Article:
Maya Rockeymoore, the wife of veteran U.S. Rep. Elijah Cummings, told the AFRO July 19 that she is strongly considering a run for the Democratic Party nomination for governor of Maryland in 2018.

“Maryland is ready for fresh leadership,” Rockeymoore said. “Gov. Hogan has failed as a leader of our state and the people of Maryland deserve better.”

Maya Rockeymoore, wife of U.S. Rep. Elijah Cummings, is considering a bid for Maryland governor. (AP Photo/Brian Witte)

Rockeymoore leads Global Policy Solutions, a Washington D.C.-based policy firm that advocates on behalf of a wide range of issues from a progressive point of view. She holds a bachelor’s degree from Prairie View A&M University in Texas and a Master’s and Doctorate degree from Purdue University in Indiana.

Rockeymoore is a former adjunct professor in the Women in Politics Institute at American University. She also has served as the vice president of research and programs at the Congressional Black Caucus Foundation (CBCF), senior resident scholar at the National Urban League, chief of staff to Rep. Charles Rangel (D-N.Y.), and as a CBCF legislative fellow for Rep. Mel Watt (D-N.C.).

If Rockeymoore chooses to run, she will join Georgia State Rep. Stacey Abrams (D-Albany) as being the only Black women seeking the governor’s mansion in their states for 2018.

In addition, Rockeymoore joins a race that is getting crowded. Prince George’s County Executive Rushern Baker, III is running for the Democratic nomination along with former NAACP President and CEO Benjamin Jealous, Maryland State Sen. Richard Maldaleno (D-Montgomery County), entrepreneur Alex Ross and attorney James Shea.

Hogan is expected to run for re-election as well.

The Democratic primary will take place on June 26, 2018, and the general election will occur on Nov. 6, 2018.

Rockeymoore said she is not deterred by talk among some political activists in Maryland that three Blacks in the race would split the Black vote.

“I think it is good that African Americans will have a choice in the race,” she said. “Ben, the county executive and I have a lot to offer African Americans. I want African Americans turnout in every county in this state to be strong.”

Blacks comprise 30.7 percent of Maryland’s population, according to 2016 U.S. Census Bureau statistics and makeup the majority in Baltimore City and Prince George’s County and are close to a majority in Charles County and a healthy share of the population in Baltimore County (26 percent) and Montgomery County (18 percent). However, with the exception of lieutenant governor that is part of a gubernatorial ticket, no African American has been elected to a statewide office in Maryland.

Rockeymoore said she will not ride on the coattails of her powerful spouse. “I want the voters to read my resume and learn more about my work,” she said. “I have years of experience of advocacy on issues that affect people’s lives and I will be able to run this state based on the work I have done. My record is comparable to any candidate in the race and I will be happy to talk to any group about my plans for Maryland.”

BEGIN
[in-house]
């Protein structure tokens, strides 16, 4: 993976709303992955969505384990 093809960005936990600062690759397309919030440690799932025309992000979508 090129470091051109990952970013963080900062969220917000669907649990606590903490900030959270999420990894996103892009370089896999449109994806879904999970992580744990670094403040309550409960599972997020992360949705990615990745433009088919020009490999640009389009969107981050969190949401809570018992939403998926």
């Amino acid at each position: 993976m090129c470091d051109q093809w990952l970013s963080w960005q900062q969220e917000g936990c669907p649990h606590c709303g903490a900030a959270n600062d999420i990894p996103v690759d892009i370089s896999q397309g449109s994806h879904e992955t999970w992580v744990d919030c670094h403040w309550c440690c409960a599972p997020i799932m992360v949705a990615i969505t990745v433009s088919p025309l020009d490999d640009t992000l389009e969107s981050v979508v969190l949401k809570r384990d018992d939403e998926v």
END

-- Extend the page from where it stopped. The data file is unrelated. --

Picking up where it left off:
Cummings is the ranking member of the House Committee on Government Operations, a former state legislator and a fixture in the state’s Democratic political structure.

Rockeymoore said she is a practical progressive and has been a fighter for civil rights for women, seniors, children, Blacks, Latinos, and Asians and for the poor and working class. She wants every Marylander to have an opportunity to have a stake in the state’s growing economy.

A major part of the state’s economy is Baltimore City and Rockeymoore said she has plans for it.

“Baltimore City needs equitable development, healthy neighborhoods that are safe and environmentally clean and an education system that works,” she said. “We must prepare our young people for the new Baltimore economy that is emerging.”

Rockeymoore said she also has plans for Prince George’s County.

“Prince George’s County is an incredible beacon of hope for African Americans here and around the nation,” she said. “The African-American wealth in the county is a sign of upward mobility. However, many working class Prince Georgians are still recovering from the Great Recession in which many lost their homes to foreclosure. In Prince George’s, as governor, I will work toward better wealth building opportunities and better schools.”

She said as governor, there will be a strategy to revitalize homeownership in the county and “that equitable economic development will continue on its trajectory.” Rockeymoore also said that Prince George’s, noting its proximity to the nation’s capital, will be included as a major part of any growth plan for the state and not as a sidebar.

Rockeymoore said she will make a final decision on the gubernatorial run in the early Fall.